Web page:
Life in The Blackout Zone prevented thinking about that, or making any plan beyond the next drink. Life was reduced to a simple state of need: getting loaded, and being left alone to do it. Eventually, the abyss would come in its own time, of its own accord. But I denied that inevitability as well. Little did I know how close it was.

Alan from behind looking into the distance

Finding Myself Again

(A two minute read)

I have people in my life who will say that I ‘found Jesus.’ Others will say that I ‘came to faith.’ They misunderstand. The opposite is true. God came to me. I wasn’t looking for Him. But He was looking for me. Endlessly. And when my time came, I couldn’t ignore Him.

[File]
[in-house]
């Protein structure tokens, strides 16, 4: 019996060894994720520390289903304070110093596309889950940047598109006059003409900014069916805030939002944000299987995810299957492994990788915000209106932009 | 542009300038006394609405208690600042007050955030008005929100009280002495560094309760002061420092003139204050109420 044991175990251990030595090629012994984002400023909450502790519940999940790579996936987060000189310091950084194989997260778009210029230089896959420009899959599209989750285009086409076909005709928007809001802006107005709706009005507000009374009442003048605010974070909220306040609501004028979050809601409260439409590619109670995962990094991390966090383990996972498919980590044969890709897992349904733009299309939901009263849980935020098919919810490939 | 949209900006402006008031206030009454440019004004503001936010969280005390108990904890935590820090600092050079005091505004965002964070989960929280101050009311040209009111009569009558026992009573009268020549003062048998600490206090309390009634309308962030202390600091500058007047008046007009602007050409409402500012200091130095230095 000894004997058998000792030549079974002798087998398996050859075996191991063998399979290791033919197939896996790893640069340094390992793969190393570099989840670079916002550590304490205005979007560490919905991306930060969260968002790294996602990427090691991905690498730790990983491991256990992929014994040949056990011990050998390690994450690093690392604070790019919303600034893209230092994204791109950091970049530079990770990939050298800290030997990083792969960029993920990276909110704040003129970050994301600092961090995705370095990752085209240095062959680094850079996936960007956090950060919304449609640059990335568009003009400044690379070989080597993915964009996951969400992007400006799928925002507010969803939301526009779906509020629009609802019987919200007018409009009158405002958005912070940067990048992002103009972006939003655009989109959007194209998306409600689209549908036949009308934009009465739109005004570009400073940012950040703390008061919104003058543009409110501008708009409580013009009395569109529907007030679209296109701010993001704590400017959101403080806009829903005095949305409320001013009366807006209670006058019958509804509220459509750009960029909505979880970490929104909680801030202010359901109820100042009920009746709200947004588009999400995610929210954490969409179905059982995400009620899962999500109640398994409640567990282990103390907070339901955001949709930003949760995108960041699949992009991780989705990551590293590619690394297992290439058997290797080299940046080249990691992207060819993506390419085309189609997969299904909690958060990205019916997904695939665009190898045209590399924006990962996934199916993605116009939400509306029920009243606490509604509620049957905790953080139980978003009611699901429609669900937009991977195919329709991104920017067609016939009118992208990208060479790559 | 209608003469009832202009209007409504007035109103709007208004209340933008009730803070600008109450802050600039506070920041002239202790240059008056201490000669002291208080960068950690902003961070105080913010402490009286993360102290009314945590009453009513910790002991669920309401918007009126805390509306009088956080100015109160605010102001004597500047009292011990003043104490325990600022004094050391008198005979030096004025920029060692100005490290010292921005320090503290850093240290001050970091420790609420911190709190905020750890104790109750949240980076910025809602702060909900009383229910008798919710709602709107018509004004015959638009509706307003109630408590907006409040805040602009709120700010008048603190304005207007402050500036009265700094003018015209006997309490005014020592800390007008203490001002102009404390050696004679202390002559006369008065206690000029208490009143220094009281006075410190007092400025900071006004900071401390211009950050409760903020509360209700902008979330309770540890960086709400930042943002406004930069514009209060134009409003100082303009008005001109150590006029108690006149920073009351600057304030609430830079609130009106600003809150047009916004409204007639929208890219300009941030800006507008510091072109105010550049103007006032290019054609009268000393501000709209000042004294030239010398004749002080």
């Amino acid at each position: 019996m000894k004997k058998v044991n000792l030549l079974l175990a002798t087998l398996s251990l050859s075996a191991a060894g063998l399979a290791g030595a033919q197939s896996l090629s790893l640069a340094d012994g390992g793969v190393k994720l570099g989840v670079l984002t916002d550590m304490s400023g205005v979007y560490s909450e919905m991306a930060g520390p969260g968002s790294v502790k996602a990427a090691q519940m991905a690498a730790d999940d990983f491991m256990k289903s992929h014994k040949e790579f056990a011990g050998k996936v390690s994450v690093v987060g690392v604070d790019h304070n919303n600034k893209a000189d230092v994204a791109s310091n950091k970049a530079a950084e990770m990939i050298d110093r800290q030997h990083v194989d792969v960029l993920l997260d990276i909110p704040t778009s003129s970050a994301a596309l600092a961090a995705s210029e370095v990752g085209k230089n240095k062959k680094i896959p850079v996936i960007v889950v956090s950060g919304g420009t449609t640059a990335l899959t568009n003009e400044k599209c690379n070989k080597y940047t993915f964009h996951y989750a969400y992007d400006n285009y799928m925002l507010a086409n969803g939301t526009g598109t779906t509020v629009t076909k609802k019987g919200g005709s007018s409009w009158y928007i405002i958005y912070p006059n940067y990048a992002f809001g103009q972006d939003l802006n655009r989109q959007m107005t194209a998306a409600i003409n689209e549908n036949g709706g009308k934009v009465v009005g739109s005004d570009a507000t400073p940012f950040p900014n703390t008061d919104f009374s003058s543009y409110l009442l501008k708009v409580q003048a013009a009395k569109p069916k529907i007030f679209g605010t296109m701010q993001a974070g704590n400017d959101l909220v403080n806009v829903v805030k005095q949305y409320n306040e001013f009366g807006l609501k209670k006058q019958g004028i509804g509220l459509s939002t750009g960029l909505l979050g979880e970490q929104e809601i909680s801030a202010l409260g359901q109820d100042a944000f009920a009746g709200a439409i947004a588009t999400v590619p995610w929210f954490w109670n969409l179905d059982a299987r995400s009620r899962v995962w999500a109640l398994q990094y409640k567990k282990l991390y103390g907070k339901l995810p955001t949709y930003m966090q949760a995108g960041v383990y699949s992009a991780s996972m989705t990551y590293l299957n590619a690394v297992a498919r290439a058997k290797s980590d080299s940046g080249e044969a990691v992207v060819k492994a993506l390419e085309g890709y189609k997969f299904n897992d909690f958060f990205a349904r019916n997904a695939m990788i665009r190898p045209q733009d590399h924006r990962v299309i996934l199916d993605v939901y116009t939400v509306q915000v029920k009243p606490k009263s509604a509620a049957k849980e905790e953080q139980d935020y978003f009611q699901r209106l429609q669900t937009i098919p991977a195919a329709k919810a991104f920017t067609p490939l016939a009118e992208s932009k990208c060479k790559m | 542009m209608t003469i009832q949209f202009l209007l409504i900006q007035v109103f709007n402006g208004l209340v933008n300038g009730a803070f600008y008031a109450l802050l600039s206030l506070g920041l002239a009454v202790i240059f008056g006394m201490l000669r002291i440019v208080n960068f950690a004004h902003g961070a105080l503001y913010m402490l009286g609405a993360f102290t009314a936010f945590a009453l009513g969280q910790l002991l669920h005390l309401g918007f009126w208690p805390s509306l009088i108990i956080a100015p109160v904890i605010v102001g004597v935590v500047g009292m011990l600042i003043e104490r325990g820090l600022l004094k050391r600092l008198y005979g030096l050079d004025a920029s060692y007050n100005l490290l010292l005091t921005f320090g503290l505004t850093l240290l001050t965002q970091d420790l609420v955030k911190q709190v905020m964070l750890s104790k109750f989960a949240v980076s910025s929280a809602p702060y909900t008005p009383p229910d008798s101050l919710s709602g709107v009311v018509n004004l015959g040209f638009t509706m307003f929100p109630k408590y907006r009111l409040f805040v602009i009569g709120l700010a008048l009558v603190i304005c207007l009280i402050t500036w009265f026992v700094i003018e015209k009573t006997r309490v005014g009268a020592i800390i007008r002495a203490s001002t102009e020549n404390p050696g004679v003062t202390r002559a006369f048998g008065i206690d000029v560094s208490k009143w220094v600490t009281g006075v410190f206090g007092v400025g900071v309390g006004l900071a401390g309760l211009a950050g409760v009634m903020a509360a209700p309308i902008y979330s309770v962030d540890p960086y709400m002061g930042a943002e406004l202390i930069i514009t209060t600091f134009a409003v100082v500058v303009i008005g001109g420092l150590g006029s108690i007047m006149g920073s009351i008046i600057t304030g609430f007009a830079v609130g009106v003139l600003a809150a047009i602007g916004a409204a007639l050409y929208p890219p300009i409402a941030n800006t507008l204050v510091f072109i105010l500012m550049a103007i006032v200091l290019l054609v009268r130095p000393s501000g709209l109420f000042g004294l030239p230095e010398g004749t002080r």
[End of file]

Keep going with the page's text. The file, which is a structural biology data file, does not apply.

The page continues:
He approached me first, then I found Him. Then I came to find faith in Him. Only then could I hear Him say ‘Follow Me’. Only then could I follow Him.

In that faith that I found, I now know that there are great things in store for me. I’m God’s masterpiece, ‘created in Christ Jesus for good works, which God prepared beforehand, so that (I) should walk in them.’ *

Here’s the deal: I was His masterpiece before I followed Him in faith. I was His masterpiece when I was still His enemy and hated Him. I was His masterpiece when I was broken. That’s why He came after me, because I was broken and had thrown myself in the trash. I was like Forky in Toy Story 4. Because I lived in the trash, I thought I was trash.